The elephant in the room

Canada was invaded by elephants this summer. Or so it seemed.
Ian Capstick, panelist on Power and Politics (Newsworld), warned of an elephant in the room while discussing climate change, July 24.
Following the deaths of two small children, the Free Press quoted the founder of a support group for sufferers from post-partum depression: “It’s time we talk about the elephant in the room” (July 27).
A letter to Maclean’s (July 29) regarding wind turbines, complained, “Another interview with Ontario Premier Kathleen Wynne and still no addressing the elephant in the room.”
A Globe and Mail letter about today’s housing market said, “The federal government can’t keep ignoring the elephant in the room” (August 7).
What elephant? Which room?
No one can possibly fail to see an elephant in a room, so ignoring such a beast must be a deliberate choice. Therefore, the saying suggests, an obvious problem isn’t being dealt with.
This expression, American in origin, probably arose in the 1950s. Young as it is, it’s already considered a cliché; that is, so over-used its bite is gone. Nigel Reese notes a difference between a cliché and a familiar saying or idiom (Dictionary of Clichés). Still, elephant in the room does seem worn out.
We have other “elephant” sayings, for example, pink elephants. Most sources believe pink elephants in reference to drunken hallucinations were first mentioned in the 1940s. But a 1932 Guy Lombardo song, Pink Elephants on the Ceiling, as well as a 1913 mention of such visions by Jack London, indicate that pink elephants joined us much earlier than 1940.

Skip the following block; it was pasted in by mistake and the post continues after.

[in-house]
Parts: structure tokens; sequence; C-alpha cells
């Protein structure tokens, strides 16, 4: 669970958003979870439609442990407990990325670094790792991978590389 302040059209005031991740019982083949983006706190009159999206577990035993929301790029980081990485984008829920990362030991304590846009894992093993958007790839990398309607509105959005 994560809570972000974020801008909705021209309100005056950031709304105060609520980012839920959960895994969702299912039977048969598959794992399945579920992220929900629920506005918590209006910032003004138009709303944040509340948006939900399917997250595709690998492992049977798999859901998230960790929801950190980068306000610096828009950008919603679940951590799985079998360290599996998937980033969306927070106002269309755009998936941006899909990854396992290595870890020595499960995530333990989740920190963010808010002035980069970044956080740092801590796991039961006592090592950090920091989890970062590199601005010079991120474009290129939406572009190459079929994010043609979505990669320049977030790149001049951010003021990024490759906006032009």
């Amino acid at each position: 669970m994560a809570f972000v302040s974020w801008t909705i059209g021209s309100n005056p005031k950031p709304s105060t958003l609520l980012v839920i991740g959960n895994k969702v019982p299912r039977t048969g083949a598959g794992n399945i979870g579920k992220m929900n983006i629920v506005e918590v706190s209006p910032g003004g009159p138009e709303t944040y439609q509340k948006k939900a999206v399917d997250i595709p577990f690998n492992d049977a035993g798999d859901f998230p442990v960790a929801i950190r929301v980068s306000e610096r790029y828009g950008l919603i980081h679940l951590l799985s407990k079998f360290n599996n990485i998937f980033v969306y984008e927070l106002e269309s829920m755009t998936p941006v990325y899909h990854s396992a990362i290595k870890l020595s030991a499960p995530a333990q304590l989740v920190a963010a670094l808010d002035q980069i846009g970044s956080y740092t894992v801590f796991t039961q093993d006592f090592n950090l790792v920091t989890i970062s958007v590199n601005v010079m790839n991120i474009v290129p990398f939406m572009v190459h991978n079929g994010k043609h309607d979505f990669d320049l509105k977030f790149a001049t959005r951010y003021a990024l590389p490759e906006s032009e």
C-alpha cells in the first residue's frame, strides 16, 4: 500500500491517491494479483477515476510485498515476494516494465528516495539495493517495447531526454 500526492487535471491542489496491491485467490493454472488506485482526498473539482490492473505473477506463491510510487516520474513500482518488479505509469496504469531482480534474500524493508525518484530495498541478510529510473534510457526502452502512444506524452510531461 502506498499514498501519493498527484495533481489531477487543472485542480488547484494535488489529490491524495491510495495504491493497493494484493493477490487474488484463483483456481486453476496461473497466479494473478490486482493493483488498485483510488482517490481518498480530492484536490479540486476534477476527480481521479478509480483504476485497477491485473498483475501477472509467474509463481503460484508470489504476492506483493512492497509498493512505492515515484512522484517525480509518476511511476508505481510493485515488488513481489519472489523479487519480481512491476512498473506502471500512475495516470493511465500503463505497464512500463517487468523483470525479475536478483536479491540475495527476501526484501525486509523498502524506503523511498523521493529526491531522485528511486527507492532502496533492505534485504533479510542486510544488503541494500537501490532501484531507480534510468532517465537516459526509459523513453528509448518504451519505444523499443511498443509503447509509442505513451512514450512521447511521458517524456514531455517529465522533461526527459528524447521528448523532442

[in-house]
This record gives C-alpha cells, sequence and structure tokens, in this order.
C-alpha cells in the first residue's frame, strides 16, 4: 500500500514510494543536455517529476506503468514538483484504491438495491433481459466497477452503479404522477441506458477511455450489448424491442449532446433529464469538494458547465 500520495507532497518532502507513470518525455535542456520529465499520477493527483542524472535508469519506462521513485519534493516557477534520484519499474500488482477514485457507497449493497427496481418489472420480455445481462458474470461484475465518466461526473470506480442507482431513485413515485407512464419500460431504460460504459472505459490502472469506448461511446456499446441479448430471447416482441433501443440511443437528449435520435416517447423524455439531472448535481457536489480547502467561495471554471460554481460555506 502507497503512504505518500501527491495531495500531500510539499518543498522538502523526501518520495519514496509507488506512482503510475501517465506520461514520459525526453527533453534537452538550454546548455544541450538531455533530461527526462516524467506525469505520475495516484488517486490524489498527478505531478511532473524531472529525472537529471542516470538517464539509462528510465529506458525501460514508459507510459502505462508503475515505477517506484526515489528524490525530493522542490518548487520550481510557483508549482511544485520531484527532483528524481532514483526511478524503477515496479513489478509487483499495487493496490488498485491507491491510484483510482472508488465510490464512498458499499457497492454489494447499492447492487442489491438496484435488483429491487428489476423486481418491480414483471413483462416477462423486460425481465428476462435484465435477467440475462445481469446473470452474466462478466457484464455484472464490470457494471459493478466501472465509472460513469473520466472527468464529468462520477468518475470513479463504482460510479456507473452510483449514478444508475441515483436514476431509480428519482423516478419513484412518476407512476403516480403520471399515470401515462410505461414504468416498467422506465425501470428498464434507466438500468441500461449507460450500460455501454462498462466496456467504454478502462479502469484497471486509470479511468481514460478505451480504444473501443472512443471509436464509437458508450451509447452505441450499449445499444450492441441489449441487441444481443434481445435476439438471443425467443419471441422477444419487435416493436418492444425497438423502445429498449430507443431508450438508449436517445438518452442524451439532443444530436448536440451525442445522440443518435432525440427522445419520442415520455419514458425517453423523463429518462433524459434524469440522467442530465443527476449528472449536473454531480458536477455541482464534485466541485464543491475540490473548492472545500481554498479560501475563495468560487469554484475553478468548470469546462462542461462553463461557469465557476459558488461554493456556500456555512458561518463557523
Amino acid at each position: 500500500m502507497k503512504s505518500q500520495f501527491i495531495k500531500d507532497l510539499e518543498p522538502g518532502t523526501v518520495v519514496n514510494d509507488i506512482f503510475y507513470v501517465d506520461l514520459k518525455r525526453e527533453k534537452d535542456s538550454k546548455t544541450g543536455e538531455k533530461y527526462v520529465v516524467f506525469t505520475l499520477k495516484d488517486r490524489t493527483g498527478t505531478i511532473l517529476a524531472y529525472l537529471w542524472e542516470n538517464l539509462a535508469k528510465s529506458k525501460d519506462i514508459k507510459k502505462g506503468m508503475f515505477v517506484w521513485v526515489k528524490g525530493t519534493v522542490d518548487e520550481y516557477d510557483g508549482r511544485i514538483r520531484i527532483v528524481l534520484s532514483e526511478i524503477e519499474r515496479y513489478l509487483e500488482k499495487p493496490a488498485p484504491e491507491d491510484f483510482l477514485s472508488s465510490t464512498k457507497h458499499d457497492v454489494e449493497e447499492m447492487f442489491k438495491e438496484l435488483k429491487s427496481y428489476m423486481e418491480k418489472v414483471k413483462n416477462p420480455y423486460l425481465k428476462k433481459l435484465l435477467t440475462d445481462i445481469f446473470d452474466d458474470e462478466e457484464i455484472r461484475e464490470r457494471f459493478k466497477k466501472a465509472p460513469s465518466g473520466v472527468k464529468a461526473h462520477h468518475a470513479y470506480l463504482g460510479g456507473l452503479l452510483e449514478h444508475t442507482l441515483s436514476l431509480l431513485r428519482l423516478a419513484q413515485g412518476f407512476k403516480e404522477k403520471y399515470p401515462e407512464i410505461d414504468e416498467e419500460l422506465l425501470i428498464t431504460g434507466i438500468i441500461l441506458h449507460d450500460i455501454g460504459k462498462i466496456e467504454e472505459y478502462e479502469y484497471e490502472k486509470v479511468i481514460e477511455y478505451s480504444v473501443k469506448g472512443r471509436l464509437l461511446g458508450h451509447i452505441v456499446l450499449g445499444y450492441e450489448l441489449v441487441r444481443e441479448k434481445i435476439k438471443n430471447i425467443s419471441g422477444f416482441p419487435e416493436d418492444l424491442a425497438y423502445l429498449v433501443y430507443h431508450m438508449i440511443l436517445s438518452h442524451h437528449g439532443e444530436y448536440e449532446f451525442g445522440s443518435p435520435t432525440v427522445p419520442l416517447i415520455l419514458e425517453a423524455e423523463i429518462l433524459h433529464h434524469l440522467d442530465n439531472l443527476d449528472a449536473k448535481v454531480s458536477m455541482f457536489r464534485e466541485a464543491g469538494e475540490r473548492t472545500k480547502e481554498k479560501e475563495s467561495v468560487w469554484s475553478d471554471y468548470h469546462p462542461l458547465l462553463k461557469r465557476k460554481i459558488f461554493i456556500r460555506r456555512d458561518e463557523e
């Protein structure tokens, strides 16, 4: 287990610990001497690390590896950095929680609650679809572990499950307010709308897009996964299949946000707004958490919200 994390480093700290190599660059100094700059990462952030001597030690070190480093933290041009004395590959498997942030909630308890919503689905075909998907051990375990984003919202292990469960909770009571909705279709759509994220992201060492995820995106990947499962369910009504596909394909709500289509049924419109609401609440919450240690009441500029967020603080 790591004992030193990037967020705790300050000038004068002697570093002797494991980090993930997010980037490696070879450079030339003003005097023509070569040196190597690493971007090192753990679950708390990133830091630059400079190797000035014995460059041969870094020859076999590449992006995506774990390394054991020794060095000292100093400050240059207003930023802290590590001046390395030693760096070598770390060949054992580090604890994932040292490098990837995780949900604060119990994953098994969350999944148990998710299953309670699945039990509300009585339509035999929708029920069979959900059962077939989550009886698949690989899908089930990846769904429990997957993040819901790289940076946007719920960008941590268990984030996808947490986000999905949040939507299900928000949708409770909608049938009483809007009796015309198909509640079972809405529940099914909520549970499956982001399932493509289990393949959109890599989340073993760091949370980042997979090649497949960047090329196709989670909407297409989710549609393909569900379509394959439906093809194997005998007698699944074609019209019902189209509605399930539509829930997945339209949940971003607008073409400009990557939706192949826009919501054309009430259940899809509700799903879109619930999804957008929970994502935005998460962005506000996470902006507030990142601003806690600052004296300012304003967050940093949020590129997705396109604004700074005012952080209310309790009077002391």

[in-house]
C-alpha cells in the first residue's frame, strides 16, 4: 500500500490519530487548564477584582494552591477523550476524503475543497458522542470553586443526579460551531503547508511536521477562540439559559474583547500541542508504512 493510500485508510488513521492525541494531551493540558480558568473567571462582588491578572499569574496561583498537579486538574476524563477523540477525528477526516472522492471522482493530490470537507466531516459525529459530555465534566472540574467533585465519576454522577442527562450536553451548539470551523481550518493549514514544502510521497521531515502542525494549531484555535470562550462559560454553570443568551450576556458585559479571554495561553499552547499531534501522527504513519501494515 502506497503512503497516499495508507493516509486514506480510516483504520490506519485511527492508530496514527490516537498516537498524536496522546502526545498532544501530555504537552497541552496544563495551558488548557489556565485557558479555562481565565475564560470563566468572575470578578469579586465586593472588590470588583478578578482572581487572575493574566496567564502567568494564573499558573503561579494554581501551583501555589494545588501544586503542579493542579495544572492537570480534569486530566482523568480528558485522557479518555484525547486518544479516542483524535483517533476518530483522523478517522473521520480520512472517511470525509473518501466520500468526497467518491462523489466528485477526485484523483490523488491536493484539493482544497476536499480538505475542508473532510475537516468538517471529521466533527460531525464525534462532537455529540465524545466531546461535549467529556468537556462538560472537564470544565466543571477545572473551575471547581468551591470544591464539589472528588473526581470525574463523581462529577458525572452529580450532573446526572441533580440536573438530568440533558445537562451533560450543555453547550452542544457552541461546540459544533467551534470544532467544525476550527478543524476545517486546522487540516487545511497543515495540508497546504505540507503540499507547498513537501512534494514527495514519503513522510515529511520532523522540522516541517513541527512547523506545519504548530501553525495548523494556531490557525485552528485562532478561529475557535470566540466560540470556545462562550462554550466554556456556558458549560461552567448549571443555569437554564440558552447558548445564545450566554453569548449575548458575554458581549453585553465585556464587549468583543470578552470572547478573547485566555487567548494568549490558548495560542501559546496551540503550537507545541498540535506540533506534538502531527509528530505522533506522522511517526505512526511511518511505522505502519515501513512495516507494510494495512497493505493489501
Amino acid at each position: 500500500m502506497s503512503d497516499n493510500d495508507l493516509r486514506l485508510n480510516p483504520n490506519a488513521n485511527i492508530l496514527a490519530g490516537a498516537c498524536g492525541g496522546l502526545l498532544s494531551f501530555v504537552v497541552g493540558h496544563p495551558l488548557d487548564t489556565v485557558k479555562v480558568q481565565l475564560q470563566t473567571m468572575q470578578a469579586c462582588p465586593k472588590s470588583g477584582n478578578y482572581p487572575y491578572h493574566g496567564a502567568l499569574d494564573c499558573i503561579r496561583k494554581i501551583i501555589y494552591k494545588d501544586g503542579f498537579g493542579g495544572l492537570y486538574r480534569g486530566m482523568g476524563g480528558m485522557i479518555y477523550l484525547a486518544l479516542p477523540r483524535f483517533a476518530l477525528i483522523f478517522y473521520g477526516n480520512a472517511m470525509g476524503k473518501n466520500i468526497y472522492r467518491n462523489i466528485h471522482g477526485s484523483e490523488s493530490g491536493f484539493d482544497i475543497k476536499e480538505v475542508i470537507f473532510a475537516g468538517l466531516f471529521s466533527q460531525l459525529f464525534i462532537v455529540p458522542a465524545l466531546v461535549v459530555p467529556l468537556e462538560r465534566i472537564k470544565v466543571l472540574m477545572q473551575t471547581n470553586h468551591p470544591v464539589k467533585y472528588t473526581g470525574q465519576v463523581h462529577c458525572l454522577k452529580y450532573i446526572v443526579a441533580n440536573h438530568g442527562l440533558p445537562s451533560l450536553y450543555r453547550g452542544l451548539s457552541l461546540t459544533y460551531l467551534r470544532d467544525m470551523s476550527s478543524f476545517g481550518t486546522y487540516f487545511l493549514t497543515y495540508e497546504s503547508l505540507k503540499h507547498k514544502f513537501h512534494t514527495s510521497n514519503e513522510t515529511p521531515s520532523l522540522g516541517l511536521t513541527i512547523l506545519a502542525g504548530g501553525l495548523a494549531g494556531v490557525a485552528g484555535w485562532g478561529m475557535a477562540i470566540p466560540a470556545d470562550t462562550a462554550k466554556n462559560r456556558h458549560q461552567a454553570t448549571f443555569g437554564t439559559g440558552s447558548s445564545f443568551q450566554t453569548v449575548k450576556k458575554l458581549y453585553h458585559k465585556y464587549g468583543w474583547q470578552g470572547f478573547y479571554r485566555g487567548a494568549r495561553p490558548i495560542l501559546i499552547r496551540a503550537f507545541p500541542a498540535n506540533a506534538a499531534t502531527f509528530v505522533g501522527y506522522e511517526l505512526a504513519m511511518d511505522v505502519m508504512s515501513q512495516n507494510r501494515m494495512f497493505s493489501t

Yet earlier is elephant’s trunk, which is 1859 Cockney rhyming slang for “drunk.”
It’s been said that when people retire they go to the elephant’s graveyard. Florida? Texas? Arizona? Hawaii? British Columbia?
Supposedly, an elephant never forgets. This idea comes from the folklore belief that elephants remember everyone they’ve ever been in contact with, especially those who’ve mistreated them.
A white elephant is a no-longer-wanted item. This term is from Thailand where white elephants were treated like royalty. Thai kings would give a white elephant to any out-of-favour nobleman. The upkeep of such a beast soon bankrupted the courtier.
In Denmark, the highest order of knighthood is The Order of the Elephant.
An 1874 Harper’s Weekly cartoon by Thomas Nast portrayed a donkey clad in lion’s skin terrorizing the other animals. One animal, the elephant, was labelled, “The Republican Vote.” Immediately, the elephant became associated with the U.S. Republican Party.
Our own Pierre Elliott Trudeau linked the elephant to the entire United States, not just to Republicans. In a 1969 speech to the National Press Gallery, he said: “Living next to you is in some ways like sleeping with an elephant. No matter how friendly and even-tempered the beast, one is affected by every twitch and grunt.”
Elephants, the largest living land animals, are not native to North America or England. Even so, they seemed to have staked out permanent residence in our speech.
Elephant, from the Latin, elephantem, entered Middle English as olifaunt.